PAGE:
EGFR-Targeted Therapy in NSCLC: Optimizing Sequencing and Combinations


Focusing on the broader treatment armamentarium for EGFR-mutated NSCLC, Sandip Patel, MD, considers possible sequencing and combination strategies.


Sandip P. Patel, MD: There’s a variety of treatment options for patients with EGFR-mutated metastatic non–small cell lung cancer. For patients with canonical EGFR mutations, these are exon 19 and L858R, which represent 80% to 85% of these mutations, I’ll start with osimertinib as the standard of care outside a clinical trial. There are many clinical trials combining drugs like osimertinib with either EGFR or MET bispecific antibodies, with antiangiogenics, or with chemotherapy. But in terms of the standard-of-care setting, osimertinib in the front line—given its CNS [central nervous system] penetration—represents my standard of care in that setting.

For patients with exon 20 insertion mutations who are refractory to platinum-based chemotherapy, I most commonly use carboplatin-pemetrexed. Mobocertinib, which is a small-molecule inhibitor approved for the use of an exon 20 insertion EGFR-mutated lung cancer, or amivantamab, which is a bispecific antibody against EGFR and MET, represent reasonable standard-of-care options.

For atypical mutations in EGFR—these are rare mutations in exon 18 or exon 20—afatinib has very strong data, particularly for patients without CNS metastases. In the frontline space, there are multiple options. It’s not enough to say a patient has an EGFR mutation. What mutation do they have? What’s the street name? What’s the actual address? On progression, I’ll often repeat a biopsy tissue for a concern with small cell transformation, rapid progression, or liquid if we’re not able to get a tissue or slow progression. In doing so, we can sometimes find emergent targetable driver mutations, but those are most optimally treated in the context of a clinical trial.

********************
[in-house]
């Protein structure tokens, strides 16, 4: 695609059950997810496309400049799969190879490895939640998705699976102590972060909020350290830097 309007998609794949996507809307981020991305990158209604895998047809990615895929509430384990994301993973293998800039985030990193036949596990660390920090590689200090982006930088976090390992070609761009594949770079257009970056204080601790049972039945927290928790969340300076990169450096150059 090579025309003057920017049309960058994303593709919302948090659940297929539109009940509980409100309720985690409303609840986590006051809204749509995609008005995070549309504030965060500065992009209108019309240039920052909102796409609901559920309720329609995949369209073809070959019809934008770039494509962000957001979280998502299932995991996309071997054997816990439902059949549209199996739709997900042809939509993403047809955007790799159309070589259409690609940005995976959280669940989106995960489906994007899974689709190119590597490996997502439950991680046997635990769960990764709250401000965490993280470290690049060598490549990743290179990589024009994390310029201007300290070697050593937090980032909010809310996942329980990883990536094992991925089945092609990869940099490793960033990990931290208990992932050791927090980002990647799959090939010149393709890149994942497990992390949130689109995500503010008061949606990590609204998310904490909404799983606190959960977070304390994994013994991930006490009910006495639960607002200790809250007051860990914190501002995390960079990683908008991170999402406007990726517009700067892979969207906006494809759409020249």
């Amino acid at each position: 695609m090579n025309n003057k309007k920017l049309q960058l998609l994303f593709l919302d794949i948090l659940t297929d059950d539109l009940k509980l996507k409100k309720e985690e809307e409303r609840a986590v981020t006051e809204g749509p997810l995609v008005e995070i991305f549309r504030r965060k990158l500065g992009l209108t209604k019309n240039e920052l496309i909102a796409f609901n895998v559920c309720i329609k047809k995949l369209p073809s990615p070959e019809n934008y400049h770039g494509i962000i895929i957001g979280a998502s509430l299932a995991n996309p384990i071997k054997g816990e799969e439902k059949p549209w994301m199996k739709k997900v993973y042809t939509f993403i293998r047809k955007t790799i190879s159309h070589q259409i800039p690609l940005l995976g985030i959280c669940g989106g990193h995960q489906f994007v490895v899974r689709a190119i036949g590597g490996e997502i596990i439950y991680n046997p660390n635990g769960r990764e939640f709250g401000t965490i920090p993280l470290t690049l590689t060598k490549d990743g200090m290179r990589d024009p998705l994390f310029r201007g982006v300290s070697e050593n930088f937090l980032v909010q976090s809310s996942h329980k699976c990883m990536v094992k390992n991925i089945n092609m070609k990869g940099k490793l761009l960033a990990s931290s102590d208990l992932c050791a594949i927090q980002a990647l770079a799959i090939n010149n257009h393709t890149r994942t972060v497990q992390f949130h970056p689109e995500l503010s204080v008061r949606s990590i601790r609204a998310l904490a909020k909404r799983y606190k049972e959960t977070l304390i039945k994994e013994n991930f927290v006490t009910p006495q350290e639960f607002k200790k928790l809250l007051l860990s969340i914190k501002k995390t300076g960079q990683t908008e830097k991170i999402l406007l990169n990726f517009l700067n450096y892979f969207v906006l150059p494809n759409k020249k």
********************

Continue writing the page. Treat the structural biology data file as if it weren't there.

The small molecule EGFR inhibitors represent the base upon which we can build an optimal therapeutic regimen for patients. Whether we stratify patients who may need additional treatment, based on cell-free DNA or other MRD [minimal residual disease]–based detection modalities, remains to be seen. Combinatorial partners for small molecule EGFR inhibitors include bispecifics against EGFR and MET, like amivantamab; antiangiogenics, such as bevacizumab or biosimilars; or chemotherapy—adding carboplatin-pemetrexed to osimertinib or an FDA-approved combination like lapatinib-ramucirumab. There are multiple options.

The key characteristic we want to emphasize is trying to match the right therapy to the right patient. There are some patients in which the toxicities of a combinatorial regimen in the noncurative intent setting are representing their goals in terms of overall quality of life. Similarly, there will be patients who may want a very aggressive treatment but who are high risk, so a single agent may not be sufficient. For example, if they continue to have a high-level shed of cell-free DNA after initiation of small-molecule EGFR/TKI, then they may need 1 of these partnering strategies to optimize their therapeutic outcome.

We hope to see data over the next couple of years as we expand the breadth of the EGFR gene, in terms of coverage with exon 20 insertion–targeting therapies, but also the depth. We want to ensure that patients do well for as long as possible, with an eye toward optimizing the benefit while mitigating these toxicities because the patients will be on these therapies for years. It’s important for us to understand how much benefit they’re getting relative to the potential toxicity of adding agents to the regimen.

Transcript edited for clarity.

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